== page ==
Analysis - Good transfer business so far from Sunderland, but they need at least four more

Jermain Defoe puts in the effort in a weightlifting stint in training. Pictured by Kevin Brady
Jermain Defoe puts in the effort in a weightlifting stint in training. Pictured by Kevin Brady
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The thirst for those headline-grabbing signings is perhaps at its most unquenchable among supporters at this time of the season.

With Wimbledon unable to fill the footballing void and even the phony contests of pre-season yet to get underway, the transfer market offers the only available source of interest.

With Coates and Matthews on board, it’s now a case of two down, four or five to go

In fairness, for many, the hope of new signings who can end the pattern of underachievement is more exhilarating than when the season actually gets underway.

But “marquee” captures are becoming increasingly rare at this stage of the summer for those lying outside the exclusive breed at the top end of the Premier League.

With so many clubs vying for players in the £6million to £10m bracket, agents understandably urge caution to get their clients the possible financial package.

Sunderland are firmly in that category.

They are in a different stratosphere to those Premier League heavyweights who spend what they want, when they want.

At this stage, Sunderland are in the midst of carrying out those pivotal, less eye-catching pieces of the jigsaw, while they play the game of transfer poker in putting the feelers out for those who offer the icing on the cake.

Last week’s double signing of Sebastian Coates and Adam Matthews has got the ball rolling at least and provided the solid foundations for a spending spree which needs to tally at least half-a-dozen fresh faces by September 1.

Coates offered one of the most straightforward pieces of business that the club will conduct this summer after his contribution to the Great Escape utterly transformed his prospects of staying on Wearside permanently.

And Matthews was a cost-effective option to provide competition for Billy Jones in the right-back berth, while providing the attacking initiative which Dick Advocaat wants to see from his full-backs.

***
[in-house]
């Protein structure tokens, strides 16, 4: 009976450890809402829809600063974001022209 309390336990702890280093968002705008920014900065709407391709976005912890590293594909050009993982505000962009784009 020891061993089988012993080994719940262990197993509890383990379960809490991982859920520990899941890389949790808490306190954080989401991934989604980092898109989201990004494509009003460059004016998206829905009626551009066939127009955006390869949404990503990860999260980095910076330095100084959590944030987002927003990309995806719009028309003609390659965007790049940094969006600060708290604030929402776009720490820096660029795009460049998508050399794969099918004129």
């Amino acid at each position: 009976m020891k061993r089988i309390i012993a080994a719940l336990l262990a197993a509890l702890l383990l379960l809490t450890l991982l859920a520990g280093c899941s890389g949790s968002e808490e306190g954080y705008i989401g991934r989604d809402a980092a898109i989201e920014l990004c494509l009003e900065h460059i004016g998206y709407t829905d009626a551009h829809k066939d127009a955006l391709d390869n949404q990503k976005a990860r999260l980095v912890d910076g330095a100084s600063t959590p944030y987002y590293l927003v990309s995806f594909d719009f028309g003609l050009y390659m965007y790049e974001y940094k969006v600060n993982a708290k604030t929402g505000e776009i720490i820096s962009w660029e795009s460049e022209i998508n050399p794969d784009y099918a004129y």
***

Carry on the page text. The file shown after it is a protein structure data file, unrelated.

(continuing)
That was arguably the only position this summer too where Sunderland could afford to bring in a player who would not necessarily be a first-team regular, even if Matthews himself will be hopeful of dislodging Jones.

But with Coates and Matthews on board, it’s now a case of two down, four or five to go.

While Sunderland needed to boost their defensive options this summer, the pivotal aspect of Lee Congerton’s transfer business was always going to be whether he could produce a marked improvement in the potency of an attack which laboured so regularly last season.

Only relegated Burnley netted fewer Premier League goals than the Black Cats. It doesn’t take a Mensa IQ level to work out why Sunderland found themselves embroiled in the thick of the relegation battle.

Creativity, guile, pace will all be buzz words on Advocaat’s list of requirements.

Yes, Sunderland still need another centre-half and the significant interest in Belgian international Nicolas Lombaerts is encouraging if Celtic’s price tag on Virgil van Dijk proves prohibitive.

But with Coates signed and sealed to remain alongside John O’Shea and Wes Brown, there are existing options for Advocaat at centre-half, if the pursuit of Lombaerts or van Dijk drags on until later in the window.

There is less breathing space for the other priorities of a creative midfielder, a left winger and possibly a striker.

The first two, in particular, were at the top of Advocaat and Congerton’s shopping list this summer and has been reflected in the club’s main targets that have emerged over the last fortnight.

Stewart Downing is high on the list, even if Middlesbrough retain strong aspirations themselves of taking the ex-Sunderland loanee back to the Riverside through the emotional pull of playing a part in getting his hometown club back into the Premier League.

Downing would fill a void either out wide or in the central creative role where he thrived for the Hammers last season, and even though he is approaching 31, is still a proven, quality Premier League performer.

Yes, Sunderland would still need an element of extra pace in the attack and Dutch international Jeremain Lens is very much a plausible target on the left flank, albeit Besiktas have now entered the race for the Dynamo Kiev man.

The striking position is also an area that needs addressing after Connor Wickham and Jordi Gomez joint top-scored for the Black Cats last season with a paltry six goals.

But with Wickham, Steven Fletcher, Danny Graham and Jermain Defoe all options available to Advocaat, one of those will probably need to depart to make a space in the striking ranks.

Advocaat and Congerton are not blind to those areas though.

Movement should begin to happen now that the transfer window is open.

There won’t necessarily be a glut of extra faces on the plane to California this weekend when Sunderland head to the USA for the first leg of their North American pre-season trip.

But the cogs are beginning to turn.

These next four-and-a-half weeks will be the decisive ones in landing those “quality” signings that Advocaat hopes will transform the sequence of annual struggle in the doldrums.